From the Destruction of Rome to the Age of Charlemagne - Origin of the Feudal System
The Empire of the Caesars fell in the West only by degrees, and the changes introduced by the northern tribes were gradual, though they proved great. Province after province yielded to the invaders; and before the end of the fifth century, every country in Europe had undergone extensive changes, and received fresh accessions to the number of its inhabitants. The Visigoths had seated themselves in Spain, the Franks in Gaul, the Saxons in the Roman provinces of South Britain, the Huns in Pannonia, and the Ostrogoths in Italy and the adjacent provinces. And not only had. they been enabled to take up their abode, but in general they became masters, and changed the face of all that they touched: 'new governments, laws, languages; new manners, customs, dresses; new names of men and of countries, prevailed; and an almost total change took place in the state of Europe.' That change has been called a change from light to dark ness, and it assuredly led to the extinction of that taste for literature and that regular administration of government which were the relieving features of the Roman despotism. But if it thus produced an immediate evil, it led to an ultimate good. The population was reinvigorated by the admixture of the new races, and from the fresh elements it had acquired there sprung institutions which might be considered as in many respects an improvement upon those that formerly prevailed.
It was out of these new circumstances that what has been called the Feudal System took its rise. This was a feature in society unknown in former ages. Hitherto men had been the slaves of individual masters, or, as in the more celebrated states of antiquity, they were bound together by the common tie of citizenship, and owed allegiance to none. Patriotism was their highest virtue, and all looked upon the state as a parent, to which, having got support from it, they were bound to give support in their turn. But in these times the rude inhabitants of the north had formed little or no conception of what a state was, and at first they were not prepared to relinquish their much-cherished individual freedom in exchange for rights which they thought they did not need. Changes at length came over them and society gradually took new forms. Those who had led them on to battle, began to be looked upon as their guardians in peace. Victorious armies, cantoned out into the countries which they had seized, continued arranged under their officers, each of whom had a separate territory allotted to him, on which he could retain and support his immediate followers, while the principal leader had the largest and in this way all were bound in allegiance, both to their immediate superiors and to their chief, and all were in readiness to be called out to arms whenever their services were thought to be required. This military chieftainship,' infusing itself as an element in the barbarian societies, was the first advance to anything like civil or social government since the extinction of the Roman power. Nations, indeed, were still far from having the advantage of a regular government. The method of conducting judicial proceedings, and of administering justice, was still peculiarly unsettled and uncertain, The authority of the magistrate was so limited, and the independence assumed by individuals so great, that they seldom admitted any umpire but the sword. It was then that trial by ordeal became universal, and men's guilt or innocence was thought to be proved by the capacity of their bodies to withstand the influences of red-hot iron or boiling water applied to them, or by their overcoming their accuser in single combat.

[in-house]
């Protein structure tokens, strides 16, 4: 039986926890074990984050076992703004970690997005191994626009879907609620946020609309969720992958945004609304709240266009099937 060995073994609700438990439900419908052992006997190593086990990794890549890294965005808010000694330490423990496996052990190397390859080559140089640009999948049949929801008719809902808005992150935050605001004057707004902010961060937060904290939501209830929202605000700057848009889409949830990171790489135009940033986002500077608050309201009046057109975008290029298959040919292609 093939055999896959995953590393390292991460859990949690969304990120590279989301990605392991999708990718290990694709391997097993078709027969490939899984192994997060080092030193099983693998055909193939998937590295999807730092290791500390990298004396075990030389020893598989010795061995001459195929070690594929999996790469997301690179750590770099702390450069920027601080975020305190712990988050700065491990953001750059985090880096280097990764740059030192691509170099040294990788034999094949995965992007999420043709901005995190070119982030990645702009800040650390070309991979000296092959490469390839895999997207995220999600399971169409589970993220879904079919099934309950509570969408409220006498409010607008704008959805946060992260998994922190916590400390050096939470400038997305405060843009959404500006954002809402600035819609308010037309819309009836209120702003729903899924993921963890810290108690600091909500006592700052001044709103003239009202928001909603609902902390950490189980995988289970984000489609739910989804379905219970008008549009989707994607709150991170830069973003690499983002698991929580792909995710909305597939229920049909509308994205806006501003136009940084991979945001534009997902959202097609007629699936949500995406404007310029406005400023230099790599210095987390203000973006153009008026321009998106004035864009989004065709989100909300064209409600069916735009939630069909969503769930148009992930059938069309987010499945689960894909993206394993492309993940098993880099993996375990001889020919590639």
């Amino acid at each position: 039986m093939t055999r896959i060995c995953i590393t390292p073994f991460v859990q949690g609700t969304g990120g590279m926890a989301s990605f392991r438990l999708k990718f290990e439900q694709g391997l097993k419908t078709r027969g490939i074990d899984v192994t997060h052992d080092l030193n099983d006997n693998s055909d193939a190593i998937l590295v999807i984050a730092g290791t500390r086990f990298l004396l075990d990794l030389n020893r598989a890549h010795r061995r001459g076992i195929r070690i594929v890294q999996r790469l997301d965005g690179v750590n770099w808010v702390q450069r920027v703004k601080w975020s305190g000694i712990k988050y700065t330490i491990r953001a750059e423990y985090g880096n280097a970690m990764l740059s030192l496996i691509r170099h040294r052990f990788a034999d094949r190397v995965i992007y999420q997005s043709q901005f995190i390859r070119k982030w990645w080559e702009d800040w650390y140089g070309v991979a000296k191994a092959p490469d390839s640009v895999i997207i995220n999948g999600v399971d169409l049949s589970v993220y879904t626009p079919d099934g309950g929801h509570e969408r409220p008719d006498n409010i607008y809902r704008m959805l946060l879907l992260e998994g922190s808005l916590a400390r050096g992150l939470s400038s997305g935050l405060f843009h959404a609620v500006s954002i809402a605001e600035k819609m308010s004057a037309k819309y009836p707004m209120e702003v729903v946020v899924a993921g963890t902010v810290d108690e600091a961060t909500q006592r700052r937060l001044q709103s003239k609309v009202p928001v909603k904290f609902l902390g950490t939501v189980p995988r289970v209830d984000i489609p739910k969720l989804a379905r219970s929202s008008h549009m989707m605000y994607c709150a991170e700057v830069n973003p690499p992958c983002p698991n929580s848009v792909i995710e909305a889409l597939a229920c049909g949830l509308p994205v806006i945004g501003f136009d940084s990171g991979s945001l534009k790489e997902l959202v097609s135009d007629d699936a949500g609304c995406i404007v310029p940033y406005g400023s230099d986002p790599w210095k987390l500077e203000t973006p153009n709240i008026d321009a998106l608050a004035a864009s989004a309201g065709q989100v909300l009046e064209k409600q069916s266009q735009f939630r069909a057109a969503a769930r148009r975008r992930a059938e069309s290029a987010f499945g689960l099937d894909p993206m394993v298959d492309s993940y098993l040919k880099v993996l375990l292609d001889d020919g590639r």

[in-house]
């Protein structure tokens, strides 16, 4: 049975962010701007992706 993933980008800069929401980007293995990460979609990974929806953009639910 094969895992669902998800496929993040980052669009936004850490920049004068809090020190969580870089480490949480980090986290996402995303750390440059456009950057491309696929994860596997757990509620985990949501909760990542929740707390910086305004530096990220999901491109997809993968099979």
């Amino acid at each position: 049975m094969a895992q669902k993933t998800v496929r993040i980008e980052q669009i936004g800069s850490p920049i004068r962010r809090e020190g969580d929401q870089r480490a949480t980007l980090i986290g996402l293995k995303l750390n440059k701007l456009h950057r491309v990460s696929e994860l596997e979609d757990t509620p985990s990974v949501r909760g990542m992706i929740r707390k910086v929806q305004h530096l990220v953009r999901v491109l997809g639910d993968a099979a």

These observations are applicable, with scarcely any variation, to all the nations which settled in Europe during the fifth and sixth centuries. Speaking of this subject, Dr. Robertson says - ' Though the barbarous nations which framed it [the Feudal System], settled in their new territories at different times, came from different countries, spoke various languages, and were under the command of separate leaders, the feudal policy and laws were established, with little variation, in every kingdom of Europe. This amazing uniformity hath induced some authors to believe that all these nations, notwithstanding so many apparent circumstances of distinction, were originally the same people. But it may be ascribed, with greater probability, to the similar state of society and of manners to which they were accustomed in their native countries, and to the similar situation in which they found themselves on taking possession of their new domains.' We shall now offer a few remarks respecting them individually.
No people at this period exhibited a more energetic character than the Franks, a Teutonic race originally settled on the Lower Rhine and Weser, and who had acquired their name (freemen) while successfully resisting the Roman power in an earlier age. About the year 486, they were under the rule of Clovis, who achieved the conquest of Gaul by the defeat of the Roman governor, and afterwards added Burgundy and Aquitaine to his dominions - the former by marriage, and the latter by the forcible expulsion of the Visigoths. This may be considered as the foundation of the French monarchy. Clovis adopted the Christian faith, and caused his people to follow his example. It is remarkable that while in war he exercised unlimited power over his subjects, they shared with him the legislative authority, meeting annually in the Champs de Mars to suggest and deliberate upon public measures, in the settlement of which the meanest soldier had equally a voice with his sovereign.